The vast majority of European citizens (92% in the EU, 96% in Cyprus and 97% in Greece) demand that “the voice of the people be taken more into account in decisions concerning the future of Europe”, according to the findings of the Common Eurobarometer. with the future of Europe, published today jointly by the Commission and the European Parliament and held between 22 October and 20 November 2020 in the 27 EU Member States.
According to Eurobarometer, three quarters of Europeans believe that the Conference on the Future of Europe will have a positive impact on democracy within the EU: 76% agree that it is a significant step forward for democracy within the EU (84% in Cyprus and 78% in Greece), as this view is clearly supported by a majority in each EU Member State.
According to the survey, respondents believe that active people from all walks of life should participate (51%), while 47% say that young people, as well as national governments (42%) and academics, should play an important role. , experts, intellectuals and scientists (40%).
Just over half of Europeans (51% in the EU, 44% in Cyprus and 47% in Greece) would like to participate themselves, while the Irish respondents were the most enthusiastic (81%), followed by the Belgians (64% ), Luxembourg (63%) and Slovenes (63%).
Although voting in European elections is clearly considered by 55% of respondents (32% in Cyprus and 58% in Greece) the most effective way to ensure that EU decision-makers listen to the voice of the people, it is strongly argued that citizens should have a greater say in decisions about the future of Europe.
Of the 92% who believe that the voice of EU citizens should be taken more into account, 55% “strongly agree” and 37% “probably agree”. Only 6% disagree with the statement.
Six out of ten Europeans agree that the coronavirus crisis has made them worry about the future of the European Union (19% “strongly agree” and 41% “probably agree”), while 39% disagree (23 % “Probably disagree” and 16% “completely disagree”).
In relation to the developments they want to see in the future of Europe: the existence of a comparable standard of living (35%) and stronger solidarity between Member States (30%) are the two most frequently mentioned developments. Europeans also prioritize the development of a common health policy (25%) and comparable educational standards (22%).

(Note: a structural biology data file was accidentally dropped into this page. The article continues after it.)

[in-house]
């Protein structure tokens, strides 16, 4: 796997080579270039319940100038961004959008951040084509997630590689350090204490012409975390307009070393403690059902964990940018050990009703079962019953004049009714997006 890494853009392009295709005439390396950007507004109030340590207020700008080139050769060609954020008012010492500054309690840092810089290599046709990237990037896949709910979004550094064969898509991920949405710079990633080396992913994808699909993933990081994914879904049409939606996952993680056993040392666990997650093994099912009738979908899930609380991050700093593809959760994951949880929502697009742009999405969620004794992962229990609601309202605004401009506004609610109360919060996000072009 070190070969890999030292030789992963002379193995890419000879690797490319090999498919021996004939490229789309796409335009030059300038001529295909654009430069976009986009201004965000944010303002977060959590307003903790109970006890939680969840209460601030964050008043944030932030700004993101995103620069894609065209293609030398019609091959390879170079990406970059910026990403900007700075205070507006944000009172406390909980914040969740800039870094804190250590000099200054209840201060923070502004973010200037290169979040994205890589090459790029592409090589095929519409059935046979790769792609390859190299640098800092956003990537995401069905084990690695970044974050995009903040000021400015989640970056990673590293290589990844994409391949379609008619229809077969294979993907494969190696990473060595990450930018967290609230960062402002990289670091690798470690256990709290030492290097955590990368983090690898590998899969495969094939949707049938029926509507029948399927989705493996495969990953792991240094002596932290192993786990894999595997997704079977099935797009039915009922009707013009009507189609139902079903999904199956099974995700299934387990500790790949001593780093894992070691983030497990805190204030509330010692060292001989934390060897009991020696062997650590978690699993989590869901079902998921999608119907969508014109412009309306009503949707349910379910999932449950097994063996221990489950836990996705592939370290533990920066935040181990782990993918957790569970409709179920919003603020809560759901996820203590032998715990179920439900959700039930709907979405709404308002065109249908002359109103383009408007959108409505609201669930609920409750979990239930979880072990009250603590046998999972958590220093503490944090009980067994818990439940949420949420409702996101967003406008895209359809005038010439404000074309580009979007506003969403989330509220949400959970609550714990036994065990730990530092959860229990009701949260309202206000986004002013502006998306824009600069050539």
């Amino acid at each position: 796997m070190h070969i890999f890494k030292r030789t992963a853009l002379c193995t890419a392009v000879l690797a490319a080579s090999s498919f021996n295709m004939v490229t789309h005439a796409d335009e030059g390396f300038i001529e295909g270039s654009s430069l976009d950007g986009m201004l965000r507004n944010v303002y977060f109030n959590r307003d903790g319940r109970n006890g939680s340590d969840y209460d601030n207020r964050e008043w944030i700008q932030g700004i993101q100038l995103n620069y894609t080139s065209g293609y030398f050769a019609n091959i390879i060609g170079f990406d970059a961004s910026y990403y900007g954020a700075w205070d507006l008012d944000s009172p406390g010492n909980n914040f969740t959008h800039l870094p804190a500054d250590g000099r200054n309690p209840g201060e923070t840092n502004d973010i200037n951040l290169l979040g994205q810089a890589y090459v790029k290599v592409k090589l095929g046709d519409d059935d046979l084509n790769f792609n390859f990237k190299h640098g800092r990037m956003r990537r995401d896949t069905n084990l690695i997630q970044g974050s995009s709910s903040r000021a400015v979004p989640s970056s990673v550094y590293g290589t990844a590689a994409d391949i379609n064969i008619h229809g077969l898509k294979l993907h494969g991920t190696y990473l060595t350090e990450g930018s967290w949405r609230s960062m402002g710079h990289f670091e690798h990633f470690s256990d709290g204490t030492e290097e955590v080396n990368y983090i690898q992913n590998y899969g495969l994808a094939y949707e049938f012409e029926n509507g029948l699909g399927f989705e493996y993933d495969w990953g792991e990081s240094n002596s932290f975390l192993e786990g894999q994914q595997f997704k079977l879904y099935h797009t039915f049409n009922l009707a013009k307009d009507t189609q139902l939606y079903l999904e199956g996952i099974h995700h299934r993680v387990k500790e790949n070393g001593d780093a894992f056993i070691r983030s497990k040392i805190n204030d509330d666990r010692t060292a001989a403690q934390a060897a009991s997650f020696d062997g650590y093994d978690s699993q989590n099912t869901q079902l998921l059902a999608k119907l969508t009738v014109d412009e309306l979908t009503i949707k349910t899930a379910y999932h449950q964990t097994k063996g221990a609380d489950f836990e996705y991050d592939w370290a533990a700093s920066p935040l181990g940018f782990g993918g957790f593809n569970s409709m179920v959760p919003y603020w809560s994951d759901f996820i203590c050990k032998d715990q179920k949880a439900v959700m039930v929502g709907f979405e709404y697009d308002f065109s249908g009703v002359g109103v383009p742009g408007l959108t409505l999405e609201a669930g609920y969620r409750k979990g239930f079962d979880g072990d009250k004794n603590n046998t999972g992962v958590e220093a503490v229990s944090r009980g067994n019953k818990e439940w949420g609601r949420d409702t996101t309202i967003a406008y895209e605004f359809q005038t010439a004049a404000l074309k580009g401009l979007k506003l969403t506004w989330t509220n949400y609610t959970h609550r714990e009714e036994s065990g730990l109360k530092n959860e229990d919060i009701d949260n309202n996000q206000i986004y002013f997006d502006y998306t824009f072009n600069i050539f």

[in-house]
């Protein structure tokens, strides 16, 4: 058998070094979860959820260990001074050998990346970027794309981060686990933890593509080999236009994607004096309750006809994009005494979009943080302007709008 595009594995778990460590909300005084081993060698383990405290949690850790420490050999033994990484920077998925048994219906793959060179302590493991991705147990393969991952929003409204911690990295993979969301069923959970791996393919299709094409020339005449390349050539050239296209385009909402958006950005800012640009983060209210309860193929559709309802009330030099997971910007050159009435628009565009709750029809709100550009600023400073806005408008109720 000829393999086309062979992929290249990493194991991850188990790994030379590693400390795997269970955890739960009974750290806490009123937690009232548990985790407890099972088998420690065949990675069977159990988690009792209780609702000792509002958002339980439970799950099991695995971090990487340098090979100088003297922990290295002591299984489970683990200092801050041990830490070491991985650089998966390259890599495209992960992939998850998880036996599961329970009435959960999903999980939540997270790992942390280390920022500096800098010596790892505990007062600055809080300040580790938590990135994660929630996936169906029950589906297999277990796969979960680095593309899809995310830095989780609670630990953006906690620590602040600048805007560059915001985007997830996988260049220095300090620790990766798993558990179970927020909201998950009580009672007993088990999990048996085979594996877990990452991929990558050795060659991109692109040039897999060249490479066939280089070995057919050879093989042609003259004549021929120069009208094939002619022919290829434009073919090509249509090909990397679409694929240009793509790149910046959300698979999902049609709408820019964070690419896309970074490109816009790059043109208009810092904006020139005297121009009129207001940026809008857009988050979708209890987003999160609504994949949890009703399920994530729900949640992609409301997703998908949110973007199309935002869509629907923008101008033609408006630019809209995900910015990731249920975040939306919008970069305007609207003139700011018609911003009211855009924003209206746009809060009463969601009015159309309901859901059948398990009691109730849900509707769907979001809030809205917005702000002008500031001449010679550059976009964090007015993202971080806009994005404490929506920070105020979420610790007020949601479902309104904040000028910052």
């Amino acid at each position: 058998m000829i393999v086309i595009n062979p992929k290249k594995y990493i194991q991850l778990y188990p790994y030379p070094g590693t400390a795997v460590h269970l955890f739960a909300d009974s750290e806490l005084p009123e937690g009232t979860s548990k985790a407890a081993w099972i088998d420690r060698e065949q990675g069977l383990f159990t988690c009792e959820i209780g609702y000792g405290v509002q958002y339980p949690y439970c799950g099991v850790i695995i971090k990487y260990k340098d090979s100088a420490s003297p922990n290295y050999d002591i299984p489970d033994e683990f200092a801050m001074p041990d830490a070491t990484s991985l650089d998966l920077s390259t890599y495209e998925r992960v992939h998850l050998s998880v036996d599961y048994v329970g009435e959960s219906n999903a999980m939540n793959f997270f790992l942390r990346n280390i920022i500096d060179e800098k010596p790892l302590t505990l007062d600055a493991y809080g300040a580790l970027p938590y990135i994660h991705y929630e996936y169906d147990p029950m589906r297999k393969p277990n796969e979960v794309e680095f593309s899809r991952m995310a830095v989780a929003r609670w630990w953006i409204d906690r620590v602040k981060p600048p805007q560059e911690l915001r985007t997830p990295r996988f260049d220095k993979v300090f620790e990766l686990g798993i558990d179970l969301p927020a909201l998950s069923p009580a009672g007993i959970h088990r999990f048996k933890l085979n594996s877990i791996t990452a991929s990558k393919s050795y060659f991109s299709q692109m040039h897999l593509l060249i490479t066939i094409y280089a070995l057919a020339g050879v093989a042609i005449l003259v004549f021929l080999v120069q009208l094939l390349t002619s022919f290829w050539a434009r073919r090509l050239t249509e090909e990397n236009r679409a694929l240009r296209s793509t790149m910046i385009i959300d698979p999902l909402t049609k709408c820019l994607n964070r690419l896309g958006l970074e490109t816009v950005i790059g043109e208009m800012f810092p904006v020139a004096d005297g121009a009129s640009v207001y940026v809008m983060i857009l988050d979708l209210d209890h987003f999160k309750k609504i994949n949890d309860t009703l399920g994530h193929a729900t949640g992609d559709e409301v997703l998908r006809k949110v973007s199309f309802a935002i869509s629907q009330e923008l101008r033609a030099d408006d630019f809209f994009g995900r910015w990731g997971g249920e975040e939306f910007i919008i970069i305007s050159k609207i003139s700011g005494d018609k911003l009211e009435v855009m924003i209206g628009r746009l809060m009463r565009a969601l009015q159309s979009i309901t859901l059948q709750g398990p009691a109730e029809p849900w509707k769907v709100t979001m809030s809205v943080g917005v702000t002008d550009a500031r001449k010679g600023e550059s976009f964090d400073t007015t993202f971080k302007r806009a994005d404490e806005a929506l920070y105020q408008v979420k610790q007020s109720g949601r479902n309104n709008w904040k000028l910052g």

Europeans believe that the EU's respect for democracy, human rights and the rule of law (32%), as well as its economic, industrial and commercial strength (30%), are its main strengths.
EU respect for democracy, human rights and the rule of law is ranked as the most important (or commonly important) asset in 14 countries, and this view is particularly prevalent in Sweden, where 58% consider this to be a key asset.
The EU's economic, industrial and commercial power is ranked as the most important (or commonly important) asset in nine countries, led by Finland (45%) and Estonia (44%). This answer was 28% dominant in Greece as well.
In Cyprus, 29% favored solidarity and good cooperation between Member States.
Finally, climate change is clearly the main global challenge affecting the future of the EU, with 45% of Europeans choosing this challenge as the main one. The second and third most frequently mentioned issues, with similar rates, are terrorism (38%) and health risks (37%). Forced migration and displacement is the fourth most frequently mentioned challenge, mentioned by just over a quarter of Europeans (27%).
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